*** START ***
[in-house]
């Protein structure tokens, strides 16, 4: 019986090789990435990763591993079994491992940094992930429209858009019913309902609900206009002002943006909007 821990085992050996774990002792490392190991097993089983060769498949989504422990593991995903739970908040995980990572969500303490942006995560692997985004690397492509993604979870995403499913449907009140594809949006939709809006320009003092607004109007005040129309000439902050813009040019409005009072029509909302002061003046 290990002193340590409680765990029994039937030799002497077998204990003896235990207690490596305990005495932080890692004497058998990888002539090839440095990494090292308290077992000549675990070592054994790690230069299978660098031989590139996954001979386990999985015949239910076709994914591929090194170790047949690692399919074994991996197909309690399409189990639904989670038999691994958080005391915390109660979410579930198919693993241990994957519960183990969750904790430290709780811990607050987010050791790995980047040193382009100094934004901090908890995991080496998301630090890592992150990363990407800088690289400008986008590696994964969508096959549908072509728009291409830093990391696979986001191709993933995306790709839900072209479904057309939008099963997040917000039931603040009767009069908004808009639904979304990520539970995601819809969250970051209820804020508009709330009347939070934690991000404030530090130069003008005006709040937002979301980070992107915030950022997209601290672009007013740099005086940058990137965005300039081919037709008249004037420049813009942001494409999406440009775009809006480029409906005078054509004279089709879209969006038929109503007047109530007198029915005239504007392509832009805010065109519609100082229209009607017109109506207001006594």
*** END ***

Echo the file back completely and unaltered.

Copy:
[in-house]
């Protein structure tokens, strides 16, 4: 019986090789990435990763591993079994491992940094992930429209858009019913309902609900206009002002943006909007 821990085992050996774990002792490392190991097993089983060769498949989504422990593991995903739970908040995980990572969500303490942006995560692997985004690397492509993604979870995403499913449907009140594809949006939709809006320009003092607004109007005040129309000439902050813009040019409005009072029509909302002061003046 290990002193340590409680765990029994039937030799002497077998204990003896235990207690490596305990005495932080890692004497058998990888002539090839440095990494090292308290077992000549675990070592054994790690230069299978660098031989590139996954001979386990999985015949239910076709994914591929090194170790047949690692399919074994991996197909309690399409189990639904989670038999691994958080005391915390109660979410579930198919693993241990994957519960183990969750904790430290709780811990607050987010050791790995980047040193382009100094934004901090908890995991080496998301630090890592992150990363990407800088690289400008986008590696994964969508096959549908072509728009291409830093990391696979986001191709993933995306790709839900072209479904057309939008099963997040917000039931603040009767009069908004808009639904979304990520539970995601819809969250970051209820804020508009709330009347939070934690991000404030530090130069003008005006709040937002979301980070992107915030950022997209601290672009007013740099005086940058990137965005300039081919037709008249004037420049813009942001494409999406440009775009809006480029409906005078054509004279089709879209969006038929109503007047109530007198029915005239504007392509832009805010065109519609100082229209009607017109109506207001006594």